A funny thing happens when you move by yourself far away from the only life you’ve ever known. You immediately feel something different. I remember sitting by myself on a bed surrounded by pale yellow mosquito netting in the semi-darkness of the hotel room my first night in Tanzania. If I had looked out the 4th floor window into the darkness, I would have seen people below, spending time together at the end of a day. I could hear voices from below, but their world was not yet mine. No, I was alone.
Dar es Salaam through the humidity on my first night in Tanzania
With feelings that I’m positive were magnified by extreme fatigue and nerves, I felt the most alone I have ever felt. Here I was, in a new country, surrounded by people I couldn’t understand and who couldn’t understand me. At this point, I had only met two people who could speak English: my taxi driver and the man at immigration, who asked me with a tired and stern look on my face what I was planning on doing in Tanzania, took my money and pointed me on. It was hard that first night to not think about the people I was going to be without for the next 12 months. For the first time in my life, I knew what true loneliness felt like.
As is usually the case in times like this, things looked much better with a couple of hours of sleep. As soon as I stepped off the bus in Dodoma, all feelings of solitude left. Now, 3 ½ months later, it’s hard to remember what it felt like that night. The strange feeling I felt that first night has been replaced by an equally strange one: the people who were strangers even 4 months ago have now become family.
Nothing can ever replace the friends and family I have at home, who have been my family for years. My mom will always be my mom and my dad will always be my dad. Rather than replacing my family at home, it has grown. Nothing could possibly show this as much as the surprise we planned for one of the CAMS teachers for his 60th birthday.
When the staff at CAMS found out that Peter Swaffild would be celebrating his 60th birthday in Tanzania without his family around, we decided to do something about it, without his knowing. Fueled mostly by Sarah Vaughan, another teacher, we threw him a surprise party. Sarah collected video clips of staff members wishing Peter a happy birthday, and sent away to his children, who are living as far from each other as they can, to add their messages. She edited together a video of all of us and planned a part to show it.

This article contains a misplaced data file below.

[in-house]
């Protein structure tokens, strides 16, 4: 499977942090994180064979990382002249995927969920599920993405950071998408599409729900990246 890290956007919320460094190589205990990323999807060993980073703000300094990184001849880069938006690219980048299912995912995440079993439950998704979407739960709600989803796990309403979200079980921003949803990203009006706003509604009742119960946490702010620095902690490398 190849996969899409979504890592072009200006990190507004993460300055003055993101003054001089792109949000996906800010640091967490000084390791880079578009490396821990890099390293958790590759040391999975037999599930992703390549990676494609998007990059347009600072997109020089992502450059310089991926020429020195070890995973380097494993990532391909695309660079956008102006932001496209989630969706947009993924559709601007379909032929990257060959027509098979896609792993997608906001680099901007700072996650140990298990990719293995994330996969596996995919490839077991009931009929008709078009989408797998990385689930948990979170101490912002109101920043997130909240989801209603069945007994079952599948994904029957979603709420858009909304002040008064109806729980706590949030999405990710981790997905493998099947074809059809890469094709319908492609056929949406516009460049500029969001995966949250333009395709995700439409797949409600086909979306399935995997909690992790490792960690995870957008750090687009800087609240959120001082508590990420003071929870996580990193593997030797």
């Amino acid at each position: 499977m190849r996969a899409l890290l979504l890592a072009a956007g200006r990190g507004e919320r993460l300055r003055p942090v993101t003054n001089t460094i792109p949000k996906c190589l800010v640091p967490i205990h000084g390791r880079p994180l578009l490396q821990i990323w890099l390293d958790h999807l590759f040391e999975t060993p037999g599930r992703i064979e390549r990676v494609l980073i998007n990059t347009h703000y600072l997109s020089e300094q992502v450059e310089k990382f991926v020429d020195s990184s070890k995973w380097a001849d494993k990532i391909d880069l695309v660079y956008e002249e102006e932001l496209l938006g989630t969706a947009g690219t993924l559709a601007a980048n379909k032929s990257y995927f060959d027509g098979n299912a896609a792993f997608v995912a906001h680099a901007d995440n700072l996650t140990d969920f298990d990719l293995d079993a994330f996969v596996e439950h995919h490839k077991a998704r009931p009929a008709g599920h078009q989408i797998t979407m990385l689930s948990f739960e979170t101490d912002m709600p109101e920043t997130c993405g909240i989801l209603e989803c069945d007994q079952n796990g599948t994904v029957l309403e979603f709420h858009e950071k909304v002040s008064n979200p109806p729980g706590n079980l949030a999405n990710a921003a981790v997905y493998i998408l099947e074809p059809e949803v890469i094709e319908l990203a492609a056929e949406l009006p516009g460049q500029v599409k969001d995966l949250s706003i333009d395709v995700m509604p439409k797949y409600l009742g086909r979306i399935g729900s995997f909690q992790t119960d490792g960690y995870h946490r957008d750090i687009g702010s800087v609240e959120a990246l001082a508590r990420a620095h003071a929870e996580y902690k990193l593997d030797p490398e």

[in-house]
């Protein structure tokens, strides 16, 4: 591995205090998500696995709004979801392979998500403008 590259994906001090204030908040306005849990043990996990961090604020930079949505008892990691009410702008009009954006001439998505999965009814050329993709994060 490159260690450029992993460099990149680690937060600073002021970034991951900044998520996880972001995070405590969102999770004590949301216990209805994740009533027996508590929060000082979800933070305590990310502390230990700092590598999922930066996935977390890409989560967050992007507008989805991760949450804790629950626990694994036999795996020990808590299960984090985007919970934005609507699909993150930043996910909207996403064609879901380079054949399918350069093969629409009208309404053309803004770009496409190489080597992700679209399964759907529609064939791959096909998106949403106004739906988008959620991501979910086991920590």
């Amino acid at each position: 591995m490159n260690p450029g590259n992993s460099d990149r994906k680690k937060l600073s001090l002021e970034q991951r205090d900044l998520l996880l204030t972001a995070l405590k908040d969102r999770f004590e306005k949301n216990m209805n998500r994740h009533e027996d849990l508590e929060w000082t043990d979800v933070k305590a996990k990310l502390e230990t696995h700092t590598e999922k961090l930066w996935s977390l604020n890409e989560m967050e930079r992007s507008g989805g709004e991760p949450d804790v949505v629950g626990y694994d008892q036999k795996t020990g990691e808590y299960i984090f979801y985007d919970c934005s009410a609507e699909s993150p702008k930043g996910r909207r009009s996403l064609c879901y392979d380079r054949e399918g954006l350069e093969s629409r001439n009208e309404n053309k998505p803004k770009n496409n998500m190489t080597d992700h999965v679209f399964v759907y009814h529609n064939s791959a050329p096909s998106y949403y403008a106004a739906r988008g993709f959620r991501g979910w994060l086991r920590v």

On Friday night, some of the men from school went out for drinks after school, then stopped by a friend’s house to “pick something up.” What Peter didn’t know was that we were sitting around back with meat on the grill, music playing, and salads made waiting for him to walk around the corner. The look on his face was priceless!
You see, we all have felt, at some time, a little alone. We all miss someone and it is especially hard to be away from them on important days. We were more than happy to celebrate with Peter as a family. Not as a replacement for his family, but as an extension… and it was great to have his kids there as well, at least as a projection on a wall. I am forever blessed to be a part of this family.
No, the balloons weren't directly over the flames, but it's cool that they look that way!
Yup, I think he was surprised!
Party planner and guest of honor share a hug!
Blurred by the dark and a slow shutter speed, but you can tell he's happy!
Opening gifts with friends.
Enjoy your meal!
I think he looks happy! On the left side of the picture is Brian Orlay. He's a YASCer from last year's class who got a late start in coming to Tanzania and is going home this week. You can check out his blog here.
One of Peter's daughters. He was really surprised to see her and...
...more so to see his son. It was really great to have their videos to add to ours!
Yup, still happy!
What's a party without a few songs?
How do you open glass pop bottles without an opener? Use another bottle (with multiple levels of success.) :)
It was so great to share such an awesome day this this man. He is really a fantastic person and I was so happy to be able to share his 60th with him.